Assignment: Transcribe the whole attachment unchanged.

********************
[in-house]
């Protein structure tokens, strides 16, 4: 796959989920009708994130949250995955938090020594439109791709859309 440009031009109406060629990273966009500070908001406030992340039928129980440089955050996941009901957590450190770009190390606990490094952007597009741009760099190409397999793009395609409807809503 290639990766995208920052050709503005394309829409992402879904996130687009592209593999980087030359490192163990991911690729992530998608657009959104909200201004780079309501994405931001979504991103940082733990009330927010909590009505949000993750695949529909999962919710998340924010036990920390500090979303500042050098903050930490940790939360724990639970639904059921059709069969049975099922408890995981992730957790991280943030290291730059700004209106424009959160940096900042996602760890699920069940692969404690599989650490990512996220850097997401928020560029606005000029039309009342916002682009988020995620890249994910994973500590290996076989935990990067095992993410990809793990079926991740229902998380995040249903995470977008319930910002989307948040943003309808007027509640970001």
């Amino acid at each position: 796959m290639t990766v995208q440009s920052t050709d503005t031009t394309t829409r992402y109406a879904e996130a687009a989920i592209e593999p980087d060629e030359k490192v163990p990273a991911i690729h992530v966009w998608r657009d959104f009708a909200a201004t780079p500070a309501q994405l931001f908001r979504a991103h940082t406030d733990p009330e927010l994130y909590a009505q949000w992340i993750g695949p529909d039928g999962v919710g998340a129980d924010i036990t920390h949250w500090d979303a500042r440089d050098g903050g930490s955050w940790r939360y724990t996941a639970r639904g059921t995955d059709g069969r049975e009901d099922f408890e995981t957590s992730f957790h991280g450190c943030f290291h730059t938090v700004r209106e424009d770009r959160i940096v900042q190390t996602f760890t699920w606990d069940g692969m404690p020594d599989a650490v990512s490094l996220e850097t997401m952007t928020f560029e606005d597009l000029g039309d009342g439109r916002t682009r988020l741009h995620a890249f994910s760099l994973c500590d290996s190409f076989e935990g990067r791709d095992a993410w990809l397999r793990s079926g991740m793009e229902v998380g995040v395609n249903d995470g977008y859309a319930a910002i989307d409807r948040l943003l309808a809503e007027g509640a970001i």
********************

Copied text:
[in-house]
């Protein structure tokens, strides 16, 4: 796959989920009708994130949250995955938090020594439109791709859309 440009031009109406060629990273966009500070908001406030992340039928129980440089955050996941009901957590450190770009190390606990490094952007597009741009760099190409397999793009395609409807809503 290639990766995208920052050709503005394309829409992402879904996130687009592209593999980087030359490192163990991911690729992530998608657009959104909200201004780079309501994405931001979504991103940082733990009330927010909590009505949000993750695949529909999962919710998340924010036990920390500090979303500042050098903050930490940790939360724990639970639904059921059709069969049975099922408890995981992730957790991280943030290291730059700004209106424009959160940096900042996602760890699920069940692969404690599989650490990512996220850097997401928020560029606005000029039309009342916002682009988020995620890249994910994973500590290996076989935990990067095992993410990809793990079926991740229902998380995040249903995470977008319930910002989307948040943003309808007027509640970001």
């Amino acid at each position: 796959m290639t990766v995208q440009s920052t050709d503005t031009t394309t829409r992402y109406a879904e996130a687009a989920i592209e593999p980087d060629e030359k490192v163990p990273a991911i690729h992530v966009w998608r657009d959104f009708a909200a201004t780079p500070a309501q994405l931001f908001r979504a991103h940082t406030d733990p009330e927010l994130y909590a009505q949000w992340i993750g695949p529909d039928g999962v919710g998340a129980d924010i036990t920390h949250w500090d979303a500042r440089d050098g903050g930490s955050w940790r939360y724990t996941a639970r639904g059921t995955d059709g069969r049975e009901d099922f408890e995981t957590s992730f957790h991280g450190c943030f290291h730059t938090v700004r209106e424009d770009r959160i940096v900042q190390t996602f760890t699920w606990d069940g692969m404690p020594d599989a650490v990512s490094l996220e850097t997401m952007t928020f560029e606005d597009l000029g039309d009342g439109r916002t682009r988020l741009h995620a890249f994910s760099l994973c500590d290996s190409f076989e935990g990067r791709d095992a993410w990809l397999r793990s079926g991740m793009e229902v998380g995040v395609n249903d995470g977008y859309a319930a910002i989307d409807r948040l943003l309808a809503e007027g509640a970001i």